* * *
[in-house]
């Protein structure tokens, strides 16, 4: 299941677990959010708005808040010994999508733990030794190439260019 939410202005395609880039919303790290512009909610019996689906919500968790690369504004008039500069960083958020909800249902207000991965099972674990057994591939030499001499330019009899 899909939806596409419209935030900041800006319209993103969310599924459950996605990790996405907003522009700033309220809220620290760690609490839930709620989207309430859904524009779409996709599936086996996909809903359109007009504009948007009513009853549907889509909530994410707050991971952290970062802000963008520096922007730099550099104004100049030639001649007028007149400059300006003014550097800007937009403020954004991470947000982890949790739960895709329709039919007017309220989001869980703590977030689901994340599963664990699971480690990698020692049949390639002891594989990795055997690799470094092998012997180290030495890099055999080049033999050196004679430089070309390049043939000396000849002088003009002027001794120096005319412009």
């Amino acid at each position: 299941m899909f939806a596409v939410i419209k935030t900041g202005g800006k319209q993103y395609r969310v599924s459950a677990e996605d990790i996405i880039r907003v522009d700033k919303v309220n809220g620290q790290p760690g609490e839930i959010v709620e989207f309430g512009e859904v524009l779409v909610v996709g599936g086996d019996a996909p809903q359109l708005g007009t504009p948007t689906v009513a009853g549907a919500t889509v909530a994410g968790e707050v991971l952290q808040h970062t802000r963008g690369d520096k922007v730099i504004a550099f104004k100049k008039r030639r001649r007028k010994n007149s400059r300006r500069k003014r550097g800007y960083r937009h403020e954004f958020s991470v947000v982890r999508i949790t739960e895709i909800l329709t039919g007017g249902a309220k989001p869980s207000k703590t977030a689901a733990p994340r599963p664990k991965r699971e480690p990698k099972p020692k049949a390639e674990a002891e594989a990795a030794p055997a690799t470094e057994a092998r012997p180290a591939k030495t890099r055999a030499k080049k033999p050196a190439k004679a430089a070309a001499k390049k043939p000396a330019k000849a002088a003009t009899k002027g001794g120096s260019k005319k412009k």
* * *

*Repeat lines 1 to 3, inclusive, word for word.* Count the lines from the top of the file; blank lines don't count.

[in-house]
């Protein structure tokens, strides 16, 4: 299941677990959010708005808040010994999508733990030794190439260019 939410202005395609880039919303790290512009909610019996689906919500968790690369504004008039500069960083958020909800249902207000991965099972674990057994591939030499001499330019009899 899909939806596409419209935030900041800006319209993103969310599924459950996605990790996405907003522009700033309220809220620290760690609490839930709620989207309430859904524009779409996709599936086996996909809903359109007009504009948007009513009853549907889509909530994410707050991971952290970062802000963008520096922007730099550099104004100049030639001649007028007149400059300006003014550097800007937009403020954004991470947000982890949790739960895709329709039919007017309220989001869980703590977030689901994340599963664990699971480690990698020692049949390639002891594989990795055997690799470094092998012997180290030495890099055999080049033999050196004679430089070309390049043939000396000849002088003009002027001794120096005319412009």
């Amino acid at each position: 299941m899909f939806a596409v939410i419209k935030t900041g202005g800006k319209q993103y395609r969310v599924s459950a677990e996605d990790i996405i880039r907003v522009d700033k919303v309220n809220g620290q790290p760690g609490e839930i959010v709620e989207f309430g512009e859904v524009l779409v909610v996709g599936g086996d019996a996909p809903q359109l708005g007009t504009p948007t689906v009513a009853g549907a919500t889509v909530a994410g968790e707050v991971l952290q808040h970062t802000r963008g690369d520096k922007v730099i504004a550099f104004k100049k008039r030639r001649r007028k010994n007149s400059r300006r500069k003014r550097g800007y960083r937009h403020e954004f958020s991470v947000v982890r999508i949790t739960e895709i909800l329709t039919g007017g249902a309220k989001p869980s207000k703590t977030a689901a733990p994340r599963p664990k991965r699971e480690p990698k099972p020692k049949a390639e674990a002891e594989a990795a030794p055997a690799t470094e057994a092998r012997p180290a591939k030495t890099r055999a030499k080049k033999p050196a190439k004679a430089a070309a001499k390049k043939p000396a330019k000849a002088a003009t009899k002027g001794g120096s260019k005319k412009k």